Space

Word of Mouth
9:48 am
Wed July 17, 2013

Commercial Spaceport Is Being Threatened By History

Credit Jeff Houck/John Stavely via Flickr Creative Commons

Florida’s Aerospace Economic Development Agency is making plans to build a new commercial spaceport not far from the Kennedy Space Center – home of NASA’s now retired shuttle program. There’s just one problem: the land is already occupied.  To learn more, producer Taylor Quimby caught up with Tampa Bay Times reporter Craig Pittmanwho wrote about Space Florida’s proposal to build on top of an  18th century sugar factory and archaeological site called the Elliott Plantation.

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Word of Mouth
11:47 am
Fri May 3, 2013

Word Of Mouth 05.04.2013

Credit Leo Reynolds via flickr Creative Commons

In this special edition of Word of Mouth: are we catching up with technology? This week we'll explore the very human way we interact with technology; resistance is futile.

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Word of Mouth
2:41 pm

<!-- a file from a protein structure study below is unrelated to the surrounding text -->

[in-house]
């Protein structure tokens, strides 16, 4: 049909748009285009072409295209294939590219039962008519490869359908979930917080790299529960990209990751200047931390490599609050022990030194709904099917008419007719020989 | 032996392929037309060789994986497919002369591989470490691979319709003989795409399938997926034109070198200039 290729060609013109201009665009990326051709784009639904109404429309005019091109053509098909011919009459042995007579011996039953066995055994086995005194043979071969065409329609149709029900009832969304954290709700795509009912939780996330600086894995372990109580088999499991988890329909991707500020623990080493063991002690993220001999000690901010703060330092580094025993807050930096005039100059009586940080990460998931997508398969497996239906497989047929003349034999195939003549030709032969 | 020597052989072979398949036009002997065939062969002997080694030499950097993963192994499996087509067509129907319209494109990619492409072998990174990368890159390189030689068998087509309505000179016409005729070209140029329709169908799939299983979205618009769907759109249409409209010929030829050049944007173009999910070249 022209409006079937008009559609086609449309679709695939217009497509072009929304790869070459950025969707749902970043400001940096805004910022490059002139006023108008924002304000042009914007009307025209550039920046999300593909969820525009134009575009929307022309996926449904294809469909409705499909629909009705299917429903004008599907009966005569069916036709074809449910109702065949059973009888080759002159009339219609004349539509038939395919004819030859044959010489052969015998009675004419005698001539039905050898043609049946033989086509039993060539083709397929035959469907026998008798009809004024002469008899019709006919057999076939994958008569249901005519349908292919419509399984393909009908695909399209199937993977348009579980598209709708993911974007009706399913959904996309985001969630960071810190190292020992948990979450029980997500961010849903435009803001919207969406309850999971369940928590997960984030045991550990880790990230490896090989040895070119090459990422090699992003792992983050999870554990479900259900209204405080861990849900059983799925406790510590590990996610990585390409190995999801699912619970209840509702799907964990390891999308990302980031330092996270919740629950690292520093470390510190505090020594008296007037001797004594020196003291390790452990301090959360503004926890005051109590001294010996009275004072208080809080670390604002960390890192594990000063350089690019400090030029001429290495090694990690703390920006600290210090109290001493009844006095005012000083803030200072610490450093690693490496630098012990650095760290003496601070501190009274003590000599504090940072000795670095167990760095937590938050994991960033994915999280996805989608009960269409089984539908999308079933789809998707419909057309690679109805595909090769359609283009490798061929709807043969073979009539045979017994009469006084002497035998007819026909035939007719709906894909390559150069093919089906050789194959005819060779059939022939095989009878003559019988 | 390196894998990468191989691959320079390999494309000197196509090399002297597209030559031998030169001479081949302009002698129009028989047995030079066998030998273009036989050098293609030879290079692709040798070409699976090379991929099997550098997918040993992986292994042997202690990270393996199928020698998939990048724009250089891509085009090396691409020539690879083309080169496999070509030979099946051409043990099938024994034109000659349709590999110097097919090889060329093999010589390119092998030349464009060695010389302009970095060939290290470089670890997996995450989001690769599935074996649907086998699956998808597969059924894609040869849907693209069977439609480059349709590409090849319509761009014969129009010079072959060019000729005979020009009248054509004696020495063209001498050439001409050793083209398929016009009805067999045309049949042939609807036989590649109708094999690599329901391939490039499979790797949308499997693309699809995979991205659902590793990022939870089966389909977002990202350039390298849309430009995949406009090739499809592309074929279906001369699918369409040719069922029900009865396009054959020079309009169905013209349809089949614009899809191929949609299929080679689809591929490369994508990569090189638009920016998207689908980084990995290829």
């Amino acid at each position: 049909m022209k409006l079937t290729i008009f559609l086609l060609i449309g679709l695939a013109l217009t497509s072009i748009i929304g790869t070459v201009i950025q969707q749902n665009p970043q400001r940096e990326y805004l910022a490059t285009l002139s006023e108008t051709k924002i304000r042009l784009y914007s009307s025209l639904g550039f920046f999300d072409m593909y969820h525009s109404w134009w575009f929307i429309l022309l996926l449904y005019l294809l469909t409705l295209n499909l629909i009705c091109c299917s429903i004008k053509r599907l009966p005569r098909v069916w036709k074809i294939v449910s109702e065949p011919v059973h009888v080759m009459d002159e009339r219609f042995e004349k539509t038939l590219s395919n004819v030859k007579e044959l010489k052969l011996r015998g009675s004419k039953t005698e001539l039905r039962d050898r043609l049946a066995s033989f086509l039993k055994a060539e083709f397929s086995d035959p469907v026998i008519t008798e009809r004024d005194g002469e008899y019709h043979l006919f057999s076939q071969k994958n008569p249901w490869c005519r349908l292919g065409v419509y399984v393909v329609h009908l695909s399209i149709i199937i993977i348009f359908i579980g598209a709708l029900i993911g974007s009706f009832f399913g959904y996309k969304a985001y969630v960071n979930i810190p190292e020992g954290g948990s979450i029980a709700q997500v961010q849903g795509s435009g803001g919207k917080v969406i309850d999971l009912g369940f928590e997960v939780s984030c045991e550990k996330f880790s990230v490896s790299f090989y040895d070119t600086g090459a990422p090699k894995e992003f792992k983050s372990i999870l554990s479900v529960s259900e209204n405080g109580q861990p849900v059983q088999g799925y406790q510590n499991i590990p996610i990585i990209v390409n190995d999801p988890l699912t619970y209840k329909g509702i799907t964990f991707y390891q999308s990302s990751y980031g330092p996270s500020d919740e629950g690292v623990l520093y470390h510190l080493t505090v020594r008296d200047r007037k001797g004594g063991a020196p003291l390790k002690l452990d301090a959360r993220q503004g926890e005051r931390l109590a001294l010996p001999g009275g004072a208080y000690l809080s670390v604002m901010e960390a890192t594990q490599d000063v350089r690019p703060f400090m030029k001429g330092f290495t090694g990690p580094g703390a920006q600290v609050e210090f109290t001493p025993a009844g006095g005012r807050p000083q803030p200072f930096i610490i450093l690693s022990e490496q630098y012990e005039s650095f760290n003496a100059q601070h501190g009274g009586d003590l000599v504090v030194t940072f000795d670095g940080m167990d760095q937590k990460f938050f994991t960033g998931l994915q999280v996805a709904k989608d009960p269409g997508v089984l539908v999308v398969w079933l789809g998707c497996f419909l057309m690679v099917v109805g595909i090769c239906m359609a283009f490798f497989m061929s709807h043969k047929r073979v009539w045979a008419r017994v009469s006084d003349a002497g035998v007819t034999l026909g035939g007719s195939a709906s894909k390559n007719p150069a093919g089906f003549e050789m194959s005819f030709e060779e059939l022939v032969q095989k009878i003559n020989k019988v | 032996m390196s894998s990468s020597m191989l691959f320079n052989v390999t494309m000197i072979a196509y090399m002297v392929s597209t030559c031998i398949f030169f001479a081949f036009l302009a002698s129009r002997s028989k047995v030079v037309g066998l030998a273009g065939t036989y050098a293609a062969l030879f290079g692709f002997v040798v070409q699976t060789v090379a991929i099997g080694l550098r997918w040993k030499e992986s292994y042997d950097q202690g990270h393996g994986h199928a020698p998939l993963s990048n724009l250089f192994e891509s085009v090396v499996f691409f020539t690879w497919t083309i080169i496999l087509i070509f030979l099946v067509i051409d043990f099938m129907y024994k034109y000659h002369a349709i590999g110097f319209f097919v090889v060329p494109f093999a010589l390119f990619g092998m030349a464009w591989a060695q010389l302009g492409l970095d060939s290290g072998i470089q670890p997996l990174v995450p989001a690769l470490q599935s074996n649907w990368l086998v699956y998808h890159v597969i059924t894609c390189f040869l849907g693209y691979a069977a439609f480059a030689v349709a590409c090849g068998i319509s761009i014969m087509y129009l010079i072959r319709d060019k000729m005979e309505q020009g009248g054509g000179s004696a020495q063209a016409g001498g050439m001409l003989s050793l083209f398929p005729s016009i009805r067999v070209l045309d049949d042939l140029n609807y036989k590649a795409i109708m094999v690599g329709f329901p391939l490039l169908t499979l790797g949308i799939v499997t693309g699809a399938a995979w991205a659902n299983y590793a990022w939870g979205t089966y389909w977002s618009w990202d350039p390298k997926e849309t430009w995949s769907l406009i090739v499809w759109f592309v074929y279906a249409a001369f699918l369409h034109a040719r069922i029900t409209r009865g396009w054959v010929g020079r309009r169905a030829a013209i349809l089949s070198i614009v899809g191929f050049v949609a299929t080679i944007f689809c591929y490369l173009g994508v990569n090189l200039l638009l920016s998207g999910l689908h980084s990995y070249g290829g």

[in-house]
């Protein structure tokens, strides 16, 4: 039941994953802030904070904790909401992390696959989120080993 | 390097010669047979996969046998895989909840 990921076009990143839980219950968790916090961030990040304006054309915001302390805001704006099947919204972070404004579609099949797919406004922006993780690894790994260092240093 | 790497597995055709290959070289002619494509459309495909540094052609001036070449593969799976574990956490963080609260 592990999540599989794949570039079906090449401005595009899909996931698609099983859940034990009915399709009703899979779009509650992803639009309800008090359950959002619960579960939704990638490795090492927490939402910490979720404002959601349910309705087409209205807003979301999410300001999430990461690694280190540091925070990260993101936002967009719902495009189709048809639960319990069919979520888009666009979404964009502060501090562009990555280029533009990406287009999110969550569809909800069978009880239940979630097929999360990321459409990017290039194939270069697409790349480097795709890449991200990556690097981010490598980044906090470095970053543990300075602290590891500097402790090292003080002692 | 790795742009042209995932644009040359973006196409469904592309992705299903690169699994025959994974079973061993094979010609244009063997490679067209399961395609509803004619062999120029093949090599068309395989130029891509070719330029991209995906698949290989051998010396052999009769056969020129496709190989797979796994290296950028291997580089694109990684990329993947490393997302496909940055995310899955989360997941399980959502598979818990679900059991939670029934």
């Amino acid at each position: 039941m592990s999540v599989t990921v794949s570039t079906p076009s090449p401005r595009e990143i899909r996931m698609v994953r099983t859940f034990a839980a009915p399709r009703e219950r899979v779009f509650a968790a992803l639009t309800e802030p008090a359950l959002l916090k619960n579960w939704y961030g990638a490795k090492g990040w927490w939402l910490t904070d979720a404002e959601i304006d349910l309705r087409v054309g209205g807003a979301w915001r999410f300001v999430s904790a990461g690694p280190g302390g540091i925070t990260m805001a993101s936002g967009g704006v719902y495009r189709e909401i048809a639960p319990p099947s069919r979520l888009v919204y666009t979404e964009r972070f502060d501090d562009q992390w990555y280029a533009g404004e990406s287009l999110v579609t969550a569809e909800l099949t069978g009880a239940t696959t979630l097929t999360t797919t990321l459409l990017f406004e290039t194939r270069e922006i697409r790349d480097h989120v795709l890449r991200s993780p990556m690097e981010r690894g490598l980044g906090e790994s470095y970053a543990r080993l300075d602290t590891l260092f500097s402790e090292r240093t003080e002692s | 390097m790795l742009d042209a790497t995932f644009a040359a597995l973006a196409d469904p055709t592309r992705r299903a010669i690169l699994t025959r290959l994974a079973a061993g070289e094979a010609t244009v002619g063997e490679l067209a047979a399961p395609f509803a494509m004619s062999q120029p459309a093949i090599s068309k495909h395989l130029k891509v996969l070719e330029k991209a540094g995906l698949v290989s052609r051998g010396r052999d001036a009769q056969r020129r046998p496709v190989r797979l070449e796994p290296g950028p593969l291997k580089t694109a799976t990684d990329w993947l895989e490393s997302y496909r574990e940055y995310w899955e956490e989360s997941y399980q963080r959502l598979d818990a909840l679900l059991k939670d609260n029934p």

Wed April 17, 2013

Space Law. Yes, That's A Thing.

Credit FlyingSinger via Flickr Creative Commons

For a long time, outer space was conceptually  and legally a no-man’s land – that changed on October 4th, 1967 when the Soviet Union launched a satellite called Sputnik into Earth’s orbit, triggering an international space race and calls for internationally binding laws to govern  space exploration.  Last amended in 1979, the outer space treaty drafted in 1967 facilitated smooth, peaceful interactions between nations capable of probing space.  As the prospect of civilian space travel and settlement appears more accessible, international space law may be in need of revision. Joining us to discuss the field is Michael Listner, President of the International Space Safety Foundation.